Lacan died before queer theory came into existence, though he surely would have engaged this new discourse - as he engaged so many others - had he lived to know about it. His psychoanalytic critique of ego psychology and of adaptation to social norms shares much in common with queer theory's political critique of social processes of normalization. Indeed, while queer theory traces its intellectual genealogy to Michel Foucault, it can be argued that queer theory actually begins with Freud, specifically, with his theories of polymorphous perversity, infantile sexuality, and the unconscious. Lacan's “return to Freud” involves rediscovering all that is most strange and refractory - all that remains foreign to our normal, commonsensical ways of thinking - about human subjectivity. Thus from an Anglo-American perspective, Lacan makes psychoanalysis look rather queer. By virtue of its flouting norms of all kinds (including norms of intelligibility), Lacanian psychoanalysis may provide handy ammunition for queer theory's critique of what has come to be known as heteronormativity.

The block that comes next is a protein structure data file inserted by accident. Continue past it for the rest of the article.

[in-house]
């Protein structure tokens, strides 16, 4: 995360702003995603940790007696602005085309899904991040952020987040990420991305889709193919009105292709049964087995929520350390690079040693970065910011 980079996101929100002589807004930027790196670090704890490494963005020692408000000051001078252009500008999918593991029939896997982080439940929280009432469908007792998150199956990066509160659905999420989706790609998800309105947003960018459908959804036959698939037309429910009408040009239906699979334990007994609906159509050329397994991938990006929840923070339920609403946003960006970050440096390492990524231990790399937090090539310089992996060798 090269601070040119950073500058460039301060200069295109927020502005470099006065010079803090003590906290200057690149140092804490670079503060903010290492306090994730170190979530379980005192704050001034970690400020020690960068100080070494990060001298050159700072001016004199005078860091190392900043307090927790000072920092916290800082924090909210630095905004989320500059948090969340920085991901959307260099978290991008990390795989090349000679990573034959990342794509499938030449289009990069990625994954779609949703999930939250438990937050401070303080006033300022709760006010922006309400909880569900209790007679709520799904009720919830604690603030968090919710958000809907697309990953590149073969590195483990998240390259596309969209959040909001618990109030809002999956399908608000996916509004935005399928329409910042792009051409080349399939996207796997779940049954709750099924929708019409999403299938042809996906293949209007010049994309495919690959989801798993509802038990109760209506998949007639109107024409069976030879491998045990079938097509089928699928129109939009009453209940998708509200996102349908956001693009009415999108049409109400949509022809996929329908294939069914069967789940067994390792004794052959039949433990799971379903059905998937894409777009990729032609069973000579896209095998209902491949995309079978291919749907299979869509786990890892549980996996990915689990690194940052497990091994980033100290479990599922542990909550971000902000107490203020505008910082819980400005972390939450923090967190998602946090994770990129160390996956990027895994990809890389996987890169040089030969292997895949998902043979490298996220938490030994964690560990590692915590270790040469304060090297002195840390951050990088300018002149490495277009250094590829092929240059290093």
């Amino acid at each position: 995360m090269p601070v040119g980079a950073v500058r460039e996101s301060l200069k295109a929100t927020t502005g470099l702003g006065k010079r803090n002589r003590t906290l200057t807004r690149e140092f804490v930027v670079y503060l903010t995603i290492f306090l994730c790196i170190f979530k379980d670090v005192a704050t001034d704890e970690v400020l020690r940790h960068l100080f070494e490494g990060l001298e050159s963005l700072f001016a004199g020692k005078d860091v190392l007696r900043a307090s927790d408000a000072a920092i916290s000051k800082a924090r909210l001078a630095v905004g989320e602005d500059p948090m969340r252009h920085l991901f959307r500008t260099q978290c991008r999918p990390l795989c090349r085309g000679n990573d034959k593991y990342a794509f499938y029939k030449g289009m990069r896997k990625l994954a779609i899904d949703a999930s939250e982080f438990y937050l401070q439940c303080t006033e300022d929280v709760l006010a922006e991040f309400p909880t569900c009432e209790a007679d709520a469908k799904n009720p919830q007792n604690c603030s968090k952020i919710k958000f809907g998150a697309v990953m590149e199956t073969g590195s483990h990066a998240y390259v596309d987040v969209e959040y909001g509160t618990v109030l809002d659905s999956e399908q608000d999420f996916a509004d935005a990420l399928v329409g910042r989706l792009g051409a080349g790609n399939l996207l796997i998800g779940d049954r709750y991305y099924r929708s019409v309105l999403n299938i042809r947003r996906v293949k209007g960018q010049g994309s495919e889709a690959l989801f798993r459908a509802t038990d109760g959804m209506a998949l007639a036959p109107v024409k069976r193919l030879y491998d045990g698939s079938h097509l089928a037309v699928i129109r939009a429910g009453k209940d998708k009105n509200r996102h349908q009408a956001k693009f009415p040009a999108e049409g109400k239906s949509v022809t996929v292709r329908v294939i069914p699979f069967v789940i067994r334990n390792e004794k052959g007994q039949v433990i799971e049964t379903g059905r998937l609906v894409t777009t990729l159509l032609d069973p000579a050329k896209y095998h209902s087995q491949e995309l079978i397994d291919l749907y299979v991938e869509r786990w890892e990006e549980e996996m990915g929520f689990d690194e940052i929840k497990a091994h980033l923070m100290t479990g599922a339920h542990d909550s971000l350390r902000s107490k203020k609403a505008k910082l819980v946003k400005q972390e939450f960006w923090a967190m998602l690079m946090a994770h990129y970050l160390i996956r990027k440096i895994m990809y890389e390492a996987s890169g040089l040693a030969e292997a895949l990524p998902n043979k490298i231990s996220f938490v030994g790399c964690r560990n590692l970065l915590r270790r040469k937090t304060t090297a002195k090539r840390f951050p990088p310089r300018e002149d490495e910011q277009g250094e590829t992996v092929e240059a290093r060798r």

The term “heteronormativity” designates all those ways in which the world makes sense from a heterosexual point of view. It assumes that a complementary relation between the sexes is both a natural arrangement (the way things are) and a cultural ideal (the way things should be). Queer theory analyses how heteronormativity structures the meaningfulness of the social world, thereby enforcing a hierarchy between the normal and the deviant or queer. In its understanding of how the categories of normal and pathological emerge in a mutually constitutive relation, queer theory draws on Foucault’s revisionary account of modern power and, more specifically, on Georges Canguilhem’s critical histories of nosology.
|Title of host publication
|The Cambridge Companion to Lacan
|Cambridge University Press
|Number of pages
|Published - 2003
|Cambridge Companions to Literature
ASJC Scopus subject areas
- General Arts and Humanities